Forced action

The user wants to do something, but they are required to do something else undesirable in return.


Forced action involves a provider offering users something they want - but requiring them to do something in return. It may be combined with other deceptive patterns like sneaking (so users don't notice it happening) or trick wording (to make the action seem more desirable than it is). Sometimes an optional action is presented as a forced action, through the use of visual interference or trick wording. In cookie consent interfaces, forced action is sometimes carried out through "bundled consent". This involves combining multiple agreements into a single action, and making it hard or impossible for a user to selectively grant consent.


In 2015, LinkedIn used forced action as part of their website registration process. In one of the steps, users were shown a harmless looking page titled "Get stated by adding your email address". Below this was a text field for their email address, and a prominent "Continue" button. This appeared to be mandatory, and users most likely felt it was harmless as almost all websites require an email address during registration. However, the true function of this was to access the user's email inbox and extract all of the email addresses it could find. Although the page did provide a description of this function, the text was grey on a blue background, making it relatively low contrast and hard to notice, and the textual content did not clearly state the consequences. Although the user could reject the request to continue, this was also unclear. The "skip this step" link was relatively small and hard to notice, positioned at the bottom right. Dan Schlosser provides further details in his article Linkedin Dark Patterns.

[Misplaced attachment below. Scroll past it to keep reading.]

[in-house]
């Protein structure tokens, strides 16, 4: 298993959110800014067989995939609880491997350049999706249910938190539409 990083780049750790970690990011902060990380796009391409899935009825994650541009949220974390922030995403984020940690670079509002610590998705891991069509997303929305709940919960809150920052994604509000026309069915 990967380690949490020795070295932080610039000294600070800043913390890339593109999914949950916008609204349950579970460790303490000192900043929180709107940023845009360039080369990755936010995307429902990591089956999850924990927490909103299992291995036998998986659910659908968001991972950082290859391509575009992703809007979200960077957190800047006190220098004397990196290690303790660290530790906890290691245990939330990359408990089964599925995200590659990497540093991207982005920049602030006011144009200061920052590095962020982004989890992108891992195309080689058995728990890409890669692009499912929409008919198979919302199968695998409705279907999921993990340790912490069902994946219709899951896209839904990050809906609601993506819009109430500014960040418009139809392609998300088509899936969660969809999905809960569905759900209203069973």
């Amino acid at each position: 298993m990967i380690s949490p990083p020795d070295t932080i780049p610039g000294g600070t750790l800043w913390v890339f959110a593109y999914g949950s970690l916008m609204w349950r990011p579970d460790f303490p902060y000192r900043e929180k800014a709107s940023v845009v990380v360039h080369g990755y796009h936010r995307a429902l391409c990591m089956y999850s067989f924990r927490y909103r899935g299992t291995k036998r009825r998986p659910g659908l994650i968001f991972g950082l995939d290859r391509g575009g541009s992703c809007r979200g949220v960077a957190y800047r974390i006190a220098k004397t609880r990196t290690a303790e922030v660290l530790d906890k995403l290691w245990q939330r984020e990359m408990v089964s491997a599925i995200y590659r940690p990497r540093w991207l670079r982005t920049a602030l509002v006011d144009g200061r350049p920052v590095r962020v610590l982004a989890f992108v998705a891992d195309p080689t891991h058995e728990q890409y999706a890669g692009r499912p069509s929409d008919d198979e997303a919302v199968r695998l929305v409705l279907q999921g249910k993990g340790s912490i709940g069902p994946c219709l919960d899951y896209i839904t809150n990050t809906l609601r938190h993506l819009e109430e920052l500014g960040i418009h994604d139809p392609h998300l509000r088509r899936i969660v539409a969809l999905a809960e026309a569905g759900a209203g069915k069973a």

Forced disclosure (Brignull, 2010), privacy zuckering (Brignull, 2010), friend spam (Brignull, 2010), forced registration (Bösch et al, 2016), forced action (Gray et al., 2018), forced enrollment (Mathur et al., 2019).

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